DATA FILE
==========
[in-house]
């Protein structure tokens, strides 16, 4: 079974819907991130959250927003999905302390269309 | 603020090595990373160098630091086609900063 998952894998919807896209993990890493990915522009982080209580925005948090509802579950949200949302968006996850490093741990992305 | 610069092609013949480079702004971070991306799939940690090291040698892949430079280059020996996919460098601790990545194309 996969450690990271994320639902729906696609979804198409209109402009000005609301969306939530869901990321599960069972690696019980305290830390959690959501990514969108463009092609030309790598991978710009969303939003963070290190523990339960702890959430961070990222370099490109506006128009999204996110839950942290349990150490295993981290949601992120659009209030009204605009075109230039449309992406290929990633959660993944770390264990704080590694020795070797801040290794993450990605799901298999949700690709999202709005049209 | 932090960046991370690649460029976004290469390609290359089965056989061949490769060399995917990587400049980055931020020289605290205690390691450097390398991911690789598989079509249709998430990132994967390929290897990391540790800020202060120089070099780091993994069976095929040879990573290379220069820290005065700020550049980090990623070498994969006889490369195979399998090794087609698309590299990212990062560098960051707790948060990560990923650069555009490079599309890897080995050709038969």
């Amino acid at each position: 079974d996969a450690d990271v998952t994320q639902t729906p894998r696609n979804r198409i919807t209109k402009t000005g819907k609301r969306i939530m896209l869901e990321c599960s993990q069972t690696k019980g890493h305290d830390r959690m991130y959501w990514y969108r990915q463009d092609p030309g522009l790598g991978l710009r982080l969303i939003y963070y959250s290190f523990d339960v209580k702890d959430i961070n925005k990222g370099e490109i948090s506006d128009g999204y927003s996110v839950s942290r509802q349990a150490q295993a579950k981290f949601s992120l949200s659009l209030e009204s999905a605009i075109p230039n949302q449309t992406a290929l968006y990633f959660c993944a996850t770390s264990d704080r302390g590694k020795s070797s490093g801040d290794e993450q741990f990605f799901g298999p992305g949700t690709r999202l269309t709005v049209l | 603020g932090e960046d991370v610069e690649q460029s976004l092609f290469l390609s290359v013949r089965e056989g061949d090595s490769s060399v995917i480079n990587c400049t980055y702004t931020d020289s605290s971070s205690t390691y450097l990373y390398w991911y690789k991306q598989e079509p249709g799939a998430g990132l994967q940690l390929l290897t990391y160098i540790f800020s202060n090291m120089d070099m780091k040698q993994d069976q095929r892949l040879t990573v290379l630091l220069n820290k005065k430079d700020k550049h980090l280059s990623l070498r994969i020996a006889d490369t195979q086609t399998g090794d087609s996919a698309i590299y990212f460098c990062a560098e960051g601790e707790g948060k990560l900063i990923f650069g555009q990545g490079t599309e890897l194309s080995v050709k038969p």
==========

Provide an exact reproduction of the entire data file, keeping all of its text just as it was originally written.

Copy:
[in-house]
């Protein structure tokens, strides 16, 4: 079974819907991130959250927003999905302390269309 | 603020090595990373160098630091086609900063 998952894998919807896209993990890493990915522009982080209580925005948090509802579950949200949302968006996850490093741990992305 | 610069092609013949480079702004971070991306799939940690090291040698892949430079280059020996996919460098601790990545194309 996969450690990271994320639902729906696609979804198409209109402009000005609301969306939530869901990321599960069972690696019980305290830390959690959501990514969108463009092609030309790598991978710009969303939003963070290190523990339960702890959430961070990222370099490109506006128009999204996110839950942290349990150490295993981290949601992120659009209030009204605009075109230039449309992406290929990633959660993944770390264990704080590694020795070797801040290794993450990605799901298999949700690709999202709005049209 | 932090960046991370690649460029976004290469390609290359089965056989061949490769060399995917990587400049980055931020020289605290205690390691450097390398991911690789598989079509249709998430990132994967390929290897990391540790800020202060120089070099780091993994069976095929040879990573290379220069820290005065700020550049980090990623070498994969006889490369195979399998090794087609698309590299990212990062560098960051707790948060990560990923650069555009490079599309890897080995050709038969």
């Amino acid at each position: 079974d996969a450690d990271v998952t994320q639902t729906p894998r696609n979804r198409i919807t209109k402009t000005g819907k609301r969306i939530m896209l869901e990321c599960s993990q069972t690696k019980g890493h305290d830390r959690m991130y959501w990514y969108r990915q463009d092609p030309g522009l790598g991978l710009r982080l969303i939003y963070y959250s290190f523990d339960v209580k702890d959430i961070n925005k990222g370099e490109i948090s506006d128009g999204y927003s996110v839950s942290r509802q349990a150490q295993a579950k981290f949601s992120l949200s659009l209030e009204s999905a605009i075109p230039n949302q449309t992406a290929l968006y990633f959660c993944a996850t770390s264990d704080r302390g590694k020795s070797s490093g801040d290794e993450q741990f990605f799901g298999p992305g949700t690709r999202l269309t709005v049209l | 603020g932090e960046d991370v610069e690649q460029s976004l092609f290469l390609s290359v013949r089965e056989g061949d090595s490769s060399v995917i480079n990587c400049t980055y702004t931020d020289s605290s971070s205690t390691y450097l990373y390398w991911y690789k991306q598989e079509p249709g799939a998430g990132l994967q940690l390929l290897t990391y160098i540790f800020s202060n090291m120089d070099m780091k040698q993994d069976q095929r892949l040879t990573v290379l630091l220069n820290k005065k430079d700020k550049h980090l280059s990623l070498r994969i020996a006889d490369t195979q086609t399998g090794d087609s996919a698309i590299y990212f460098c990062a560098e960051g601790e707790g948060k990560l900063i990923f650069g555009q990545g490079t599309e890897l194309s080995v050709k038969p």